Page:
After a storm of local protest, Wexford County Council have withdrawn a plan to sell the National 1798 Rebellion Centre in Enniscorthy to a private company, acknowledging that it would not be now likely to get the support of councillors for the proposal. 

The 1798 Centre welcomes thousands of visitors every year, and commemorates one of the most significant rebellions in Irish history. Local people were heavily involved in fundraising for the establishment of the centre.

Local Aontú councillor, Jim Codd, said that he welcomed the withdrawal of the plan but added that the proposal to sell off the centre showed that “some people know the price of everything and the value of nothing”.

“The Rebellion is a hugely important part of Wexford’s heritage, and remembering 1798 is part of the beating heart of Wexford, ” he said ” It’s not just our history but part our culture, remembered in our songs and poetry and stories.”

“People are very proud of 1798, and I was horrified, like many others, to think these moves had been taken without consulting the people.”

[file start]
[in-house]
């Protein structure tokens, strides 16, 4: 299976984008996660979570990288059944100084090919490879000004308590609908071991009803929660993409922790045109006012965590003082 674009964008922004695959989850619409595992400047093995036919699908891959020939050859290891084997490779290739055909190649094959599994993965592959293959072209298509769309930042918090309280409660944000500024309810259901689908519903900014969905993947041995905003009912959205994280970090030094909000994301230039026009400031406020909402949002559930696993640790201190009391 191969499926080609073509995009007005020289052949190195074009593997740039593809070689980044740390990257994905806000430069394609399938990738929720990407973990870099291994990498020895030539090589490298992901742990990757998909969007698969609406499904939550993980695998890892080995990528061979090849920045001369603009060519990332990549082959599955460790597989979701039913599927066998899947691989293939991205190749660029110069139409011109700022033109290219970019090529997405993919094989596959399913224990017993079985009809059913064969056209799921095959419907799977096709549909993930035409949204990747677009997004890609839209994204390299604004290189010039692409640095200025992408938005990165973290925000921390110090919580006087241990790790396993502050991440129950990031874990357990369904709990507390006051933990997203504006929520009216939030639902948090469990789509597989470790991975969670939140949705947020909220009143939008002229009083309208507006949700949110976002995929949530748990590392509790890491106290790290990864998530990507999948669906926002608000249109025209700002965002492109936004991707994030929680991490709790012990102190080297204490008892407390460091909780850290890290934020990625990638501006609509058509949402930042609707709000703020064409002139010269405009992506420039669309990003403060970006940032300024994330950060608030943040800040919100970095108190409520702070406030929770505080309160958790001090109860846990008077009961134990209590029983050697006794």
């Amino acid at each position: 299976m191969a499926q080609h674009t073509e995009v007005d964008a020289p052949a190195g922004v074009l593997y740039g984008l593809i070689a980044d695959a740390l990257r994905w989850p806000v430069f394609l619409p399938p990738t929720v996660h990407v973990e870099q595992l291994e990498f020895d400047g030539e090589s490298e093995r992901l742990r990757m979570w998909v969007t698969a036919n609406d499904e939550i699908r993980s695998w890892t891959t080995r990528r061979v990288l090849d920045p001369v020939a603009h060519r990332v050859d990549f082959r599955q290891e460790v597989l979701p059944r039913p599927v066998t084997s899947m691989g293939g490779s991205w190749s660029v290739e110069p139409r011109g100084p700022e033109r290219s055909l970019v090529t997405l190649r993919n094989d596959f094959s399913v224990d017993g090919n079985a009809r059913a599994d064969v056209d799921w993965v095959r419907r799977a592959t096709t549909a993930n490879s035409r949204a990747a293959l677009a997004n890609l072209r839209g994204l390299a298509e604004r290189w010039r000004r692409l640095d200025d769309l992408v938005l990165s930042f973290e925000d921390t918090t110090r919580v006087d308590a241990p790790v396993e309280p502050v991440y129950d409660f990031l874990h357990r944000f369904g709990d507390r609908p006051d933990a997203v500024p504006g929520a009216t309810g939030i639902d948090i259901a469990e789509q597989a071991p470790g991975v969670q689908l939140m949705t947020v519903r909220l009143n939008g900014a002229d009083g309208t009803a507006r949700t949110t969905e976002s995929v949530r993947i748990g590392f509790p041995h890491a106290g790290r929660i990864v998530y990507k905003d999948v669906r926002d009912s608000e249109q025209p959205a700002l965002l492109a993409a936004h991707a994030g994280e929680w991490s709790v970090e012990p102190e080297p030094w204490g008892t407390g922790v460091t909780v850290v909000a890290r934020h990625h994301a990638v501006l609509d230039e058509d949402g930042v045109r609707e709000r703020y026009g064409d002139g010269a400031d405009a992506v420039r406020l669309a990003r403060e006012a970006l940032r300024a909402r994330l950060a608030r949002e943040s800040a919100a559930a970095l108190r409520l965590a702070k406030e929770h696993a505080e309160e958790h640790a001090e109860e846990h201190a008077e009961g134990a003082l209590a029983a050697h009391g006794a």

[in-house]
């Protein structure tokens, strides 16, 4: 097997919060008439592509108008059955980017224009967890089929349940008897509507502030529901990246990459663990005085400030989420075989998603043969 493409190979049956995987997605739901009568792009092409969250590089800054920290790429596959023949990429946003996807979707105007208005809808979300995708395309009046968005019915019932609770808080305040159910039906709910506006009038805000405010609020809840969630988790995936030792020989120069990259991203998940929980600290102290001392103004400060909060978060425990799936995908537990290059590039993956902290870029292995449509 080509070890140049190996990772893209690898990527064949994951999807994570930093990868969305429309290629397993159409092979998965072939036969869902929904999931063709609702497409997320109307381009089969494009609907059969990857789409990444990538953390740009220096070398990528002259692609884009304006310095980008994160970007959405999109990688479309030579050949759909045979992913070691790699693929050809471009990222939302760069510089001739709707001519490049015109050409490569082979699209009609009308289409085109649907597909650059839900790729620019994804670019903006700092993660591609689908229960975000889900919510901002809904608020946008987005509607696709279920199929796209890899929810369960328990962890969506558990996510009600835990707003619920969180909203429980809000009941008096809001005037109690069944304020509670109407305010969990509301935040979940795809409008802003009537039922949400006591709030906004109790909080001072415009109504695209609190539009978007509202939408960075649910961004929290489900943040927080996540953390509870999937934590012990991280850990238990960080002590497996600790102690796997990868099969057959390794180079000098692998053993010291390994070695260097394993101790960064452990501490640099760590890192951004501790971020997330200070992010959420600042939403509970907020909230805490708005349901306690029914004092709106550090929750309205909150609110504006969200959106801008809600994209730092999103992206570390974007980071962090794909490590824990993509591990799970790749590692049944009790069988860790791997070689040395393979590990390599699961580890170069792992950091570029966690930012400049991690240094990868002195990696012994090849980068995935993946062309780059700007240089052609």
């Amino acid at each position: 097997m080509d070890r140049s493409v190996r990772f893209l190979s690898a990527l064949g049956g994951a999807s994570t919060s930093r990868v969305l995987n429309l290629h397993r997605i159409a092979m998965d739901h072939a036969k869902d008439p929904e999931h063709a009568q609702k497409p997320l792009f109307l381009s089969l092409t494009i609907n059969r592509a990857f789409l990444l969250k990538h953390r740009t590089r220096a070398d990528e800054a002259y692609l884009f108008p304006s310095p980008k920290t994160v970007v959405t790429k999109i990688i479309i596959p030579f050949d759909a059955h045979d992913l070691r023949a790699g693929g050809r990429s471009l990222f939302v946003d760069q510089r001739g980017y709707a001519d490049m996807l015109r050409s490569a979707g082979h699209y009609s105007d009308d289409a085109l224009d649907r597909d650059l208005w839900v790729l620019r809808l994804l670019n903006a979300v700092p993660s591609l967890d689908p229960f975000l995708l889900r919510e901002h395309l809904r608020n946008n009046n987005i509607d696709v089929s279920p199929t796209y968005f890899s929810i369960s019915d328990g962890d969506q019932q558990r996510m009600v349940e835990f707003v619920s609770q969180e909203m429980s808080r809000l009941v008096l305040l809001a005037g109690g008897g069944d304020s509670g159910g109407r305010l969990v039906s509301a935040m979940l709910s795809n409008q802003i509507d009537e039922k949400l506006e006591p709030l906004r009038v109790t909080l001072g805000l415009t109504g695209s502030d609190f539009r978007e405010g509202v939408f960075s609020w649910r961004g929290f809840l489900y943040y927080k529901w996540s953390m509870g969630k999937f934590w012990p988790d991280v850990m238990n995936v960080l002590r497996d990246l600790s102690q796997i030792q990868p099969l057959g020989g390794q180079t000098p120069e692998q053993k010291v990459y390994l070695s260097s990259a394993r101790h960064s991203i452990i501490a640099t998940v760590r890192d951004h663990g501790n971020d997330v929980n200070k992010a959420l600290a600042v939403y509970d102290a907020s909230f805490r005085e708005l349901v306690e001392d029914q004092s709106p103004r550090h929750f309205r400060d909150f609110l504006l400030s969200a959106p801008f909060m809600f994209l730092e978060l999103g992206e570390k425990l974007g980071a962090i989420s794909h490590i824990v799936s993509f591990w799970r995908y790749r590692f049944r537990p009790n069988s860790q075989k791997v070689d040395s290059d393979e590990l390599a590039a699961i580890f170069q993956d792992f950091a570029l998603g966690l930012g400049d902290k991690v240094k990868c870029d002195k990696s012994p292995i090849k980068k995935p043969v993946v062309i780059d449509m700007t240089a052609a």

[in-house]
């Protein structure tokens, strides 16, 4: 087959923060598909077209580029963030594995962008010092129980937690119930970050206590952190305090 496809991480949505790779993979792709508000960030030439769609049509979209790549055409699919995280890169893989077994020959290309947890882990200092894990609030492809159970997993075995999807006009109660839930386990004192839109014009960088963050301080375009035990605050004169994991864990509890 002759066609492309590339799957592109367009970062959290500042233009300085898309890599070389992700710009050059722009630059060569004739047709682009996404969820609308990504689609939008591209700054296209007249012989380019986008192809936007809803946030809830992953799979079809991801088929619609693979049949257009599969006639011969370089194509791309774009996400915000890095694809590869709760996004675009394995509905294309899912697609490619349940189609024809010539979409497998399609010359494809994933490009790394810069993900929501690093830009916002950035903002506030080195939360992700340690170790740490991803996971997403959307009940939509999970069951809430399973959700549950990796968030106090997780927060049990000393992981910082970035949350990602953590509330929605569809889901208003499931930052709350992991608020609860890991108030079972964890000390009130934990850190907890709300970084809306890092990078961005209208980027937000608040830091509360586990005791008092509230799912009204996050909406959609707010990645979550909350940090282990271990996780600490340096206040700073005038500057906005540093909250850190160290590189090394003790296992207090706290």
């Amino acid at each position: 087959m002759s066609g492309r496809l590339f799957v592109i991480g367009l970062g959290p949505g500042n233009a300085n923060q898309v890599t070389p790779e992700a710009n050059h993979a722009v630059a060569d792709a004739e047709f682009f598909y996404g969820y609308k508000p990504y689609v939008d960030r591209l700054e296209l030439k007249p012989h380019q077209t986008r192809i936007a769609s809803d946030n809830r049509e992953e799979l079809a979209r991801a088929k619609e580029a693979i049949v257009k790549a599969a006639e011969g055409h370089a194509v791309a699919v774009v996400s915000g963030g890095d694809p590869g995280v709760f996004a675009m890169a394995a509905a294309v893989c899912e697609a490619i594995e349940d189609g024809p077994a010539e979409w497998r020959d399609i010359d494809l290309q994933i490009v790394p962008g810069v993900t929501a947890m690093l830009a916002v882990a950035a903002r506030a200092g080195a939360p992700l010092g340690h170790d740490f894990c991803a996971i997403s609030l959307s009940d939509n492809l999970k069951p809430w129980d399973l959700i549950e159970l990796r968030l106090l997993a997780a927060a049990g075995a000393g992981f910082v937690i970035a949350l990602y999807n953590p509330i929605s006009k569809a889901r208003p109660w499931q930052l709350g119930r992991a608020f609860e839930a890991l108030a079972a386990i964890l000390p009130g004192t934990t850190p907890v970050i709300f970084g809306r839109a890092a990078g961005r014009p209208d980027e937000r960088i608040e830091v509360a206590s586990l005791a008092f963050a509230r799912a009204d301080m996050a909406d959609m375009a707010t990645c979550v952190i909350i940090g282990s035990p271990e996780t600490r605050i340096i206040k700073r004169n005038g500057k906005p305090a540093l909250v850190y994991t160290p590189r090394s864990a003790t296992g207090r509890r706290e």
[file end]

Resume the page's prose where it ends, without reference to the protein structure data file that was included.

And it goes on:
Addressing claims that the centre wasn’t attracting enough visitors, Cllr Codd said more needed to be done to highlight and publicise it. “As a teacher for 25 years, I know young people like to know the proud history of Wexford and this is a valuable resource,” he said.

A petition opposing the closure of the centre was set up by local historian Colum O’Rourke and attracted more than 6,500 signatures to date. The new owners were said to be considering replacing the museum commemorating the rebellion with an exhibition based on the life of furniture designer Eileen Grey.

The Wexford County Council said in an email:

“You are aware that we have been in discussions recently regarding the potential sale of the 1798 Centre.

“From discussions with members it is evident that such a proposal would not enjoy the required member support to proceed. It has therefore been decided to proceed no further with the discussions and a S183 notice will not be put before members in the matter.”

Local Enniscorthy councillor Cathal Byrne also said he welcomed the shelving of the plans, telling the Irish Times that it would have been a ‘hammer blow to the town’ and that he had been ‘inundated’ with opposition from constituents.